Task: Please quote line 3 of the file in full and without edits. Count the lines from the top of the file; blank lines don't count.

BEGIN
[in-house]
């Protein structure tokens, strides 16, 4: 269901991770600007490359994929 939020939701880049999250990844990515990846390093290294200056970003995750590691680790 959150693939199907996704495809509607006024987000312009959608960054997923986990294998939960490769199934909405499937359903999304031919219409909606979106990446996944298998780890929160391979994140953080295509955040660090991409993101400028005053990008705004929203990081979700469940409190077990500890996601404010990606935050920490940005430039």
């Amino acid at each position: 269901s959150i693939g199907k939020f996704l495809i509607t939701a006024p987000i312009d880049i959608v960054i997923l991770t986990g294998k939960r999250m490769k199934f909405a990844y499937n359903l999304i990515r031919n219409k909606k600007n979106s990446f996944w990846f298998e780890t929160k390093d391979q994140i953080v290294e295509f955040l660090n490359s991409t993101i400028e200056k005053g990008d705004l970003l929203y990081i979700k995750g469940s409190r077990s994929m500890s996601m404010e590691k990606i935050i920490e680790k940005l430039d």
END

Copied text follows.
């Amino acid at each position: 269901s959150i693939g199907k939020f996704l495809i509607t939701a006024p987000i312009d880049i959608v960054i997923l991770t986990g294998k939960r999250m490769k199934f909405a990844y499937n359903l999304i990515r031919n219409k909606k600007n979106s990446f996944w990846f298998e780890t929160k390093d391979q994140i953080v290294e295509f955040l660090n490359s991409t993101i400028e200056k005053g990008d705004l970003l929203y990081i979700k995750g469940s409190r077990s994929m500890s996601m404010e590691k990606i935050i920490e680790k940005l430039d």